Fatigue is a common side effect of antidepressants. The simplest approach to managing severe daytime drowsiness or fatigue is switching to nighttime dosing. Other effective approaches include dividing the dose into two separate doses or switching to a slow-release preparation (typically less sedating than instant release forms). If nighttime dosing is not appropriate or has been tried and failed, some individuals benefit from taking an ‘activating’ medication such as modafinil, or an activating supplement such as S-adenosylmethionine (SAMe). SAMe is generally safe when used adjunctively with antidepressants and is a reasonable choice since it has established antidepressant effects.
Gastrointestinal side effects including nausea, diarrhea and constipation are commonly reported by individuals taking antidepressants. Nausea can be addressed by taking an antidepressant with food, dividing the dose into two separate doses, or by switching to a controlled release preparation. Ginger is sometimes effective for reducing nausea. Over-the-counter antihistamines sometimes help to lessen nausea. Some individuals experience diarrhea in response to SSRI antidepressants, which may last for weeks or longer after starting treatment. There is evidence that probiotic drinks and psyllium may reduce diarrhea. Effective approaches to constipation include drinking more fluids, increasing fiber in the diet, and if needed, using an over-the-counter stool softener.
Weight gain can be both a symptom of depressed mood and a side effect of antidepressants. When a side effect of an antidepressant, weight gain is not dose-dependent, i.e. the amount of weight gained is independent of the dose that is taken of the medication. Hence, it is of little benefit to reduce medication dosages in an attempt to reduce weight gain. A more effective strategy is switching to an antidepressant with a lower rate of weight gain. Mirtazepine is the antidepressant with the highest rate of weight gain, followed by the SSRIs (e.g. fluoxetine and sertraline) and the SNRIs venlafaxine and duloxetine. The antidepressants nefazodone, reboxetine and buproprion are associated with the lowest incidence of weight gain. The mood stabilizing drug topiramate is sometimes effective in reducing weight gain caused by antidepressants. Making changes in the diet and increasing physical activity are often helpful for reducing weight. Many natural supplements are marketed for weight gain however most are supported by equivocal research findings.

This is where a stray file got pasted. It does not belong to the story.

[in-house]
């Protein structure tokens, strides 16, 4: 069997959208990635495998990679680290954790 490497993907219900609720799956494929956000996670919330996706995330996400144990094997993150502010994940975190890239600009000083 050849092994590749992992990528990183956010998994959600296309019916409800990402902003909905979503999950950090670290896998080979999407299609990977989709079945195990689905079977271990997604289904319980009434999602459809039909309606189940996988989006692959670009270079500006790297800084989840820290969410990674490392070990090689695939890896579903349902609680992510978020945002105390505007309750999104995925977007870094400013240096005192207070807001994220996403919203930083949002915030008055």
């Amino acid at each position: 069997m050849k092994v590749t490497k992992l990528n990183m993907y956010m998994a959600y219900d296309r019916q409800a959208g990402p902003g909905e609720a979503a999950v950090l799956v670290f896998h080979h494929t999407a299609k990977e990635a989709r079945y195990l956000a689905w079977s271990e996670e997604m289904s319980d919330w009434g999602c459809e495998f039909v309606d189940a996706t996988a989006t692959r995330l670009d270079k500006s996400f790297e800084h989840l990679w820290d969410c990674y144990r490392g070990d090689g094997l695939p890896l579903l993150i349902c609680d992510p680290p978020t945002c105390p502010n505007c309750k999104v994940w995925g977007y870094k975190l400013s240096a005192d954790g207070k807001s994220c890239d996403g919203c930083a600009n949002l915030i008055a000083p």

Insomnia may occur in up to 25 percent of individuals who take antidepressants, and frequently persists for months resulting in unresolved daytime drowsiness and diminished quality of life. Insomnia is more frequently reported by individuals who take SSRIs than mirtazapine, trazodone, and nefazodone. Reboxetine has an even higher rate of insomnia than SSRIs. Beneficial approaches to insomnia include cognitive and behavioral approaches aimed at relaxation, improved sleep hygiene, reducing caffeine intake, taking an over-the-counter sleep aid or a sedating natural supplement such as melatonin and sedating herbal formulas containing extracts of valerian, passionflower, chamomile and lemon balm.
Collaborative care results in better and more proactive management of antidepressant side effects
I recently posted two short pieces on the advantages of collaborative care models that include evidence-based CAM. Collaborative care models have been established to result in improved outcomes for both medical and mental health problems. Research findings support that individuals seen for depressed mood who are managed by a team of medical and behavioral health specialists (i.e. in outpatient collaborative care clinic settings) receive greater and more proactive attention for complaints of antidepressant side effects, and these concerns are addressed more promptly and more effectively.
Side effects are the most commonly cited reasons for discontinuing antidepressants resulting in treatment failure and worsening of depressed mood. Effective strategies for reducing the incidence of antidepressant side effects include judicious selection by physicians and psychiatrists of an antidepressant taking into consideration each person’s unique history of side effects to previous antidepressant trials, keeping in mind important differences in antidepressant side effect profiles, and following conservative prescribing guidelines aimed at achieving the minimal effective dosage of the antidepressant that will most likely to be tolerable. Many conventional treatments and CAM therapies can be used to lessen the severity of antidepressant side effects.
Kelly K, Posternak M, Alpert JE. (2008) Toward achieving optimal response: understanding and managing antidepressant side effects. Dialogues Clin Neurosci. 2008;10(4):409-18.
Hudson TJ1, Fortney JC, Pyne JM, Lu L, Mittal D. (2015) Reduction of patient-reported antidepressant side effects, by type of collaborative care. Psychiatr Serv. 2015 Mar 1;66(3):272-8.